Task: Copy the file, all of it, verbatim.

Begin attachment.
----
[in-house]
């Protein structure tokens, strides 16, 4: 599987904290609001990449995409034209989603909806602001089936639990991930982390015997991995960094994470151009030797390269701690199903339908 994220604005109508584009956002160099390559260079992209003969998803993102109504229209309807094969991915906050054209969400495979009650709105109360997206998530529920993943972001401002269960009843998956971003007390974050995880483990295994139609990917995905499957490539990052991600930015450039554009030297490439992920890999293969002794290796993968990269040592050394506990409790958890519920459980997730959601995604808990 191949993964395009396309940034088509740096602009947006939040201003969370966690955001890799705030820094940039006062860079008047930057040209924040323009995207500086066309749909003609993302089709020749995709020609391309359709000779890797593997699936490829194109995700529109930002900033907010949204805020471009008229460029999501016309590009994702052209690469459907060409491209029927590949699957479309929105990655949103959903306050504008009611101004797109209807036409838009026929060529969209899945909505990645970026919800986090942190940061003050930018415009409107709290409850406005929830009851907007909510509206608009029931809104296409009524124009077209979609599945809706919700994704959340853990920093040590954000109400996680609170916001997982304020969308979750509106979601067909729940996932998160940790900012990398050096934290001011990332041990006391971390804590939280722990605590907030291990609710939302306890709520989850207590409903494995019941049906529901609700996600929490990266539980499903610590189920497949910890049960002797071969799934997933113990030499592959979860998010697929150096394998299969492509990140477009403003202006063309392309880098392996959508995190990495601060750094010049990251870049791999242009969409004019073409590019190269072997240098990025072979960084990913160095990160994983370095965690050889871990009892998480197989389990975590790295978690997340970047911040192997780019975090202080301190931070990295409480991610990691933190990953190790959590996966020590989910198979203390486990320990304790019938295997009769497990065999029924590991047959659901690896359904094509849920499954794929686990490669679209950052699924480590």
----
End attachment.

[in-house]
């Protein structure tokens, strides 16, 4: 599987904290609001990449995409034209989603909806602001089936639990991930982390015997991995960094994470151009030797390269701690199903339908 994220604005109508584009956002160099390559260079992209003969998803993102109504229209309807094969991915906050054209969400495979009650709105109360997206998530529920993943972001401002269960009843998956971003007390974050995880483990295994139609990917995905499957490539990052991600930015450039554009030297490439992920890999293969002794290796993968990269040592050394506990409790958890519920459980997730959601995604808990 191949993964395009396309940034088509740096602009947006939040201003969370966690955001890799705030820094940039006062860079008047930057040209924040323009995207500086066309749909003609993302089709020749995709020609391309359709000779890797593997699936490829194109995700529109930002900033907010949204805020471009008229460029999501016309590009994702052209690469459907060409491209029927590949699957479309929105990655949103959903306050504008009611101004797109209807036409838009026929060529969209899945909505990645970026919800986090942190940061003050930018415009409107709290409850406005929830009851907007909510509206608009029931809104296409009524124009077209979609599945809706919700994704959340853990920093040590954000109400996680609170916001997982304020969308979750509106979601067909729940996932998160940790900012990398050096934290001011990332041990006391971390804590939280722990605590907030291990609710939302306890709520989850207590409903494995019941049906529901609700996600929490990266539980499903610590189920497949910890049960002797071969799934997933113990030499592959979860998010697929150096394998299969492509990140477009403003202006063309392309880098392996959508995190990495601060750094010049990251870049791999242009969409004019073409590019190269072997240098990025072979960084990913160095990160994983370095965690050889871990009892998480197989389990975590790295978690997340970047911040192997780019975090202080301190931070990295409480991610990691933190990953190790959590996966020590989910198979203390486990320990304790019938295997009769497990065999029924590991047959659901690896359904094509849920499954794929686990490669679209950052699924480590």